There are other studies about how teens and young adults think about sex and virginity but, unfortunately, they’re all pretty old. This one from 2007 was the newest one I could find — and it was conducted before I even graduated from college. However, a similar 1999 study that included data collected in 1991 (when, to give you some perspective, I was one year away from starting kindergarten), found that 59 percent didn’t think someone who had oral sex had “had sex” and that 19 percent felt the same about anal sex. It’s not an exact comparison, of course, because the questions in these two studies were different, but it does illustrate the fact that our ideas of what sex is and how to define virginity are less clear than 15-year-old me thought. And it definitely highlights Blank’s point that “the nature of that critical ‘it’” is a source of debate.
This Confusion Is Nothing New
Despite what teenage me thought, virginity has never been a clearcut thing. The studies above highlight the fact that there’s a pretty wide range of definitions and Blank’s book also points out that despite the fact that penis-in-vagina sex is considered the “definitive sex act, the sex act that terminates virginity” by many, history has been more flexible with definitions of virginity.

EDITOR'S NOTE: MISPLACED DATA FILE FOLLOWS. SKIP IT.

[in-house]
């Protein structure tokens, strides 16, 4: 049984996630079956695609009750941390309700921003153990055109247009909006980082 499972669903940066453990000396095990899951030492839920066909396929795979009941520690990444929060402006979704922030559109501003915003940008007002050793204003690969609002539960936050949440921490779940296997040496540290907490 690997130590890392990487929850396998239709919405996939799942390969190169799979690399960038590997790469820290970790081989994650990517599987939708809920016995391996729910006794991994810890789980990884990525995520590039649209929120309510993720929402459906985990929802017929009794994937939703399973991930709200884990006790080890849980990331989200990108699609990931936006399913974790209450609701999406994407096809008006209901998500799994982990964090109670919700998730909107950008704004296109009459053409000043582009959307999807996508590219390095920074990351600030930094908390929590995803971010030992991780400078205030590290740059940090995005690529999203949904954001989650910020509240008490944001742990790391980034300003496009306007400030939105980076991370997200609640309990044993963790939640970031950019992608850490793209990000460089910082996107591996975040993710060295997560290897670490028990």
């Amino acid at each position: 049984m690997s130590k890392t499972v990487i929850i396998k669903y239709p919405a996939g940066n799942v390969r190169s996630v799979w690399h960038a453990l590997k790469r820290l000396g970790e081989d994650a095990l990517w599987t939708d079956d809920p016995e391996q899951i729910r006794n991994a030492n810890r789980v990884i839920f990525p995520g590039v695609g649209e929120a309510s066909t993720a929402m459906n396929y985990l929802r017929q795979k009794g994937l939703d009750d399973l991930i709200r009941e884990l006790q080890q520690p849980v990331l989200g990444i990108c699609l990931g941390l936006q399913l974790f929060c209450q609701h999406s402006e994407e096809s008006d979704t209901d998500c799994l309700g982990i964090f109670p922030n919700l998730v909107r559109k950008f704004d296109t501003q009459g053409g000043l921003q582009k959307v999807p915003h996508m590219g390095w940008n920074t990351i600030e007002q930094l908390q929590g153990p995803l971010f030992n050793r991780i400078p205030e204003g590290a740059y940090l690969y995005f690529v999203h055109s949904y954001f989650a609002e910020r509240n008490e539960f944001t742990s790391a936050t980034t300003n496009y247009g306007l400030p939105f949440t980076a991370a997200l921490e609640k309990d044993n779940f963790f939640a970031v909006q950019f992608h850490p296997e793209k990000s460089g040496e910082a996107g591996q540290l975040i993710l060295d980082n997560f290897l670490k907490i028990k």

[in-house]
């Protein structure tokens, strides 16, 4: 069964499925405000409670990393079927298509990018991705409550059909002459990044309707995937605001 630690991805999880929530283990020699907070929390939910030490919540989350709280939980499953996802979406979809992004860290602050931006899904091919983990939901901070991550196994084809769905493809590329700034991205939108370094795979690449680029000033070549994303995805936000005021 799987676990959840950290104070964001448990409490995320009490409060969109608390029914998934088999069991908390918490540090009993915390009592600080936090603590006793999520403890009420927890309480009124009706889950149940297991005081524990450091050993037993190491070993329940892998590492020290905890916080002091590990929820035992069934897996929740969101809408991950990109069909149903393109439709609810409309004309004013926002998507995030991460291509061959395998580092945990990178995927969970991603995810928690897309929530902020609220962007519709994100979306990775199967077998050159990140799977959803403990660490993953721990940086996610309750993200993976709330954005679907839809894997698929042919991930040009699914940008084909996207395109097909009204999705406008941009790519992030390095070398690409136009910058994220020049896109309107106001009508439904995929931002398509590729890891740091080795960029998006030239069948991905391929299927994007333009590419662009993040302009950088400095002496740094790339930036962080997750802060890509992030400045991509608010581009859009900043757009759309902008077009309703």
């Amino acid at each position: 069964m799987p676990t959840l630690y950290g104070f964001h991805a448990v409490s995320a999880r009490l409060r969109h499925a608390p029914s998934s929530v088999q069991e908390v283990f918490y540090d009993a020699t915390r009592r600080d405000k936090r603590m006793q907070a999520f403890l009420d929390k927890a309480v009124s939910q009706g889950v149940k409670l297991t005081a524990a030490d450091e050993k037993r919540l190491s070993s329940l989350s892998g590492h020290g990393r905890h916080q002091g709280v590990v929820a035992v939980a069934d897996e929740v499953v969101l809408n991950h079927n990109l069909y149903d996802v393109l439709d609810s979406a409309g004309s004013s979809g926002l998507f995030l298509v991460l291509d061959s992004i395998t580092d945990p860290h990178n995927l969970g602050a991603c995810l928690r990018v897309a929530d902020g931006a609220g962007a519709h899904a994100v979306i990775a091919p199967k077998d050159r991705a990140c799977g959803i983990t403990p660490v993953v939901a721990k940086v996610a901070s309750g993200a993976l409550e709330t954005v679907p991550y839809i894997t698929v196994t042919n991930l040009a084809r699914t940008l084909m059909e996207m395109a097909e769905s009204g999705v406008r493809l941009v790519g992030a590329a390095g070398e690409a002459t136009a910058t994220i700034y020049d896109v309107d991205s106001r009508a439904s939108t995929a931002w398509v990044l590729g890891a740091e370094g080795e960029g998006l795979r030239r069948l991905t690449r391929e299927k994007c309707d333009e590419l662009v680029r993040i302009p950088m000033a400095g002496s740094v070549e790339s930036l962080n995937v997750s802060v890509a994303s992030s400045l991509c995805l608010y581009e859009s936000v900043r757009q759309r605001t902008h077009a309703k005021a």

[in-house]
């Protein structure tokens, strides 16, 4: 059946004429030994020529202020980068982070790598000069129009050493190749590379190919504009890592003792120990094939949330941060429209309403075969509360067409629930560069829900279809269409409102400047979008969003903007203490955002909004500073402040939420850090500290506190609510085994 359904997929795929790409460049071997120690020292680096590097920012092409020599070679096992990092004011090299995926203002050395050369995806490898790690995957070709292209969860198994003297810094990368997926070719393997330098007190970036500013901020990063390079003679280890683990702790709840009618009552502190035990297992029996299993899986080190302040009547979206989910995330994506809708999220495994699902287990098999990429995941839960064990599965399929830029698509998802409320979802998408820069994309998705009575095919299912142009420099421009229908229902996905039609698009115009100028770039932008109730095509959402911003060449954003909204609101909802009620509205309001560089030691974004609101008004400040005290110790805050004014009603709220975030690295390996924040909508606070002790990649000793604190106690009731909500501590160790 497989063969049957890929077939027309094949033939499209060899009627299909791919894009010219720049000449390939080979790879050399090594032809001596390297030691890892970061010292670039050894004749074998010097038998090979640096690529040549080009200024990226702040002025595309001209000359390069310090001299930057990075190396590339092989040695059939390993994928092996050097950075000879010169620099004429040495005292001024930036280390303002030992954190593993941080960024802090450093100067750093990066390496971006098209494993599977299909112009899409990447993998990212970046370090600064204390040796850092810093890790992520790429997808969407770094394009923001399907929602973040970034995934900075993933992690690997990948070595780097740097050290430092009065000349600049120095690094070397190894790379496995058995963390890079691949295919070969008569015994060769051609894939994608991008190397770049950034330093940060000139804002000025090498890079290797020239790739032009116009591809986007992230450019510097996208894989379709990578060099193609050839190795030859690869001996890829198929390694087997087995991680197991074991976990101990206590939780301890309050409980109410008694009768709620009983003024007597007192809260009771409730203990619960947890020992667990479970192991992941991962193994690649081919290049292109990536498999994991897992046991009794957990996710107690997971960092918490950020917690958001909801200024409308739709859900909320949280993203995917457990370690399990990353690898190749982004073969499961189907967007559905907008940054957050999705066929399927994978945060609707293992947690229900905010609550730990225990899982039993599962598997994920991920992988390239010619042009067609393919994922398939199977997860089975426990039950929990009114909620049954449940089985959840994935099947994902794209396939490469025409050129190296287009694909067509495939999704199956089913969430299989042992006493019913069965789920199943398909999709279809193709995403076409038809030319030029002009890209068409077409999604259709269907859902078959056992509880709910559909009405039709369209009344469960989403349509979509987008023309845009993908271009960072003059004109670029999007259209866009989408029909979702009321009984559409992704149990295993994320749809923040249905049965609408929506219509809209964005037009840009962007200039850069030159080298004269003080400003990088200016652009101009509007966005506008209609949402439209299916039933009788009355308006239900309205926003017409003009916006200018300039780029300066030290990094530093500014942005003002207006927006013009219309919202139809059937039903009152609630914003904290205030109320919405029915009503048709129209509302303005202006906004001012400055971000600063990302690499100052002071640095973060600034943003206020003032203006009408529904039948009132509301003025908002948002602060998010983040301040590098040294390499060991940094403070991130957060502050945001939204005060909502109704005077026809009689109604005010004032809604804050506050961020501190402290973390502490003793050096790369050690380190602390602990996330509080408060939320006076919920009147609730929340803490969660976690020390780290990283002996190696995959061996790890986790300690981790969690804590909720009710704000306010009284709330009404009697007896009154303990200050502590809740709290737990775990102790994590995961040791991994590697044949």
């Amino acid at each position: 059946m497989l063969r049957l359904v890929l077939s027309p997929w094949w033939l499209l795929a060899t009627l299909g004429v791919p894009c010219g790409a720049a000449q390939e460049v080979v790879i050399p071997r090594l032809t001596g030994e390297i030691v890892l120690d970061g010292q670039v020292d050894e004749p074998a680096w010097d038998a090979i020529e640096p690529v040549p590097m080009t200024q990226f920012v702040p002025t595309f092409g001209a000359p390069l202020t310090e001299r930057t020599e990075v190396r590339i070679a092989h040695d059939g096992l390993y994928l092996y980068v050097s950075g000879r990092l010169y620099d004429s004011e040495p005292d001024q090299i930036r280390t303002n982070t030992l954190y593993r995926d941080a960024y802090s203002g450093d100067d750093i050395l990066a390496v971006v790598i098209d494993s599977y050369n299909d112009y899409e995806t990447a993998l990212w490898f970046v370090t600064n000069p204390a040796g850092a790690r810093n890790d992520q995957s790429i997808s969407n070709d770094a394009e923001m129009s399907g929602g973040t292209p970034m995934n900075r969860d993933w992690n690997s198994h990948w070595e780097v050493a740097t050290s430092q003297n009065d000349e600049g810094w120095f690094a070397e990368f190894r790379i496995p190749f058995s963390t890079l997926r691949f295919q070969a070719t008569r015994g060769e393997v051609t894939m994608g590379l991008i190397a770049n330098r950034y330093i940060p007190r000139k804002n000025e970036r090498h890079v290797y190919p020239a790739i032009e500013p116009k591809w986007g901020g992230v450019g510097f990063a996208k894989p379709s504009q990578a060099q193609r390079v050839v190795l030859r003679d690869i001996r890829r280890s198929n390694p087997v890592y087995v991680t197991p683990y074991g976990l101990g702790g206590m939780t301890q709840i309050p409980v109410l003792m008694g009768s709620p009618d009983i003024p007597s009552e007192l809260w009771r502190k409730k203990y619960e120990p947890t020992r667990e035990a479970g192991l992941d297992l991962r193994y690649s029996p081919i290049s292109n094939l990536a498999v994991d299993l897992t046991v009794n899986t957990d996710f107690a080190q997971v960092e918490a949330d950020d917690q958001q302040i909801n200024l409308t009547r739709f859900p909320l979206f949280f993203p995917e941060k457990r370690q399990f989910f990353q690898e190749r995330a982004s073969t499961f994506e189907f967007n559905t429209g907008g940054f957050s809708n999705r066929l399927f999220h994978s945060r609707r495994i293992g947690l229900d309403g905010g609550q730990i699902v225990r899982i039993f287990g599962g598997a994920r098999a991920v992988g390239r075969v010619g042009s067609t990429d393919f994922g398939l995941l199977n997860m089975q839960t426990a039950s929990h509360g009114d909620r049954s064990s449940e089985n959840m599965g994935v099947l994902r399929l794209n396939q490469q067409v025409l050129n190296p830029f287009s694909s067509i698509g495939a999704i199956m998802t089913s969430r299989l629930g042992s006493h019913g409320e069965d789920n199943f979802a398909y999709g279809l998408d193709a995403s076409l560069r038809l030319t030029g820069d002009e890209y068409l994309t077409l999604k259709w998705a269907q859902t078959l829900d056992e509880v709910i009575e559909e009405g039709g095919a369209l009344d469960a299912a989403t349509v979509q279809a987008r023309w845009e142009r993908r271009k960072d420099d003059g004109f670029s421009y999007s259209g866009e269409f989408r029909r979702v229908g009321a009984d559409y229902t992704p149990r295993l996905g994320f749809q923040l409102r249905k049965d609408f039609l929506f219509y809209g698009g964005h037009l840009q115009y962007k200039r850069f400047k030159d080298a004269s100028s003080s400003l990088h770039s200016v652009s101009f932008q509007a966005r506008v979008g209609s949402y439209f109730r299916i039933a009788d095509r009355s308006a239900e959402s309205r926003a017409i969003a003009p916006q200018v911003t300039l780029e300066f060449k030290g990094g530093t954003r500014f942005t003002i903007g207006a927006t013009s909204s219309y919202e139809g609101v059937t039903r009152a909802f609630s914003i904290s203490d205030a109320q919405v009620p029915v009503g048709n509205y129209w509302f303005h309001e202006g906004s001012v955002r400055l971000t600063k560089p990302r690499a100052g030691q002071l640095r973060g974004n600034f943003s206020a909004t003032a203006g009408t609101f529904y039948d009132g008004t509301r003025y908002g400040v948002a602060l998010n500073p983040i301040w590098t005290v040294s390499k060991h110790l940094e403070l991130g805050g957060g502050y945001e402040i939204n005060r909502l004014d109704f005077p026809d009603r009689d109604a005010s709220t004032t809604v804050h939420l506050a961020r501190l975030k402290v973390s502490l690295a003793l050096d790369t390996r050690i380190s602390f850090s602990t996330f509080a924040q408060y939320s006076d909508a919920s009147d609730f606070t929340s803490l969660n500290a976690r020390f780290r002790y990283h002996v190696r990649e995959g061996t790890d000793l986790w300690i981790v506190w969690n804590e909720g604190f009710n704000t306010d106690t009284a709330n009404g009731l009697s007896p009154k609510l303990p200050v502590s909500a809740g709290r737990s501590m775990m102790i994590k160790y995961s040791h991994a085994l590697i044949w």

For example, Blank writes, 13th century philosopher and scientist Albertus Magnus outlined four different types of virginity, from infants who had “innate virginity” to people who chose virginity in youth to virgins who were virgins for religious reasons and, finally, “virgins who didn’t look or act like virgins.” She also points to Saint Augustine’s fourth-century writing that said that someone who was raped could still consider themselves a virgin as long as they “resisted with all one’s heart and soul.”
“Augustine’s reasoning?” Blank writes. “If virginity could be said to be irrevocably lost by forcible physical action, then it could hardly be said to be claimed to be an attribute of the soul.”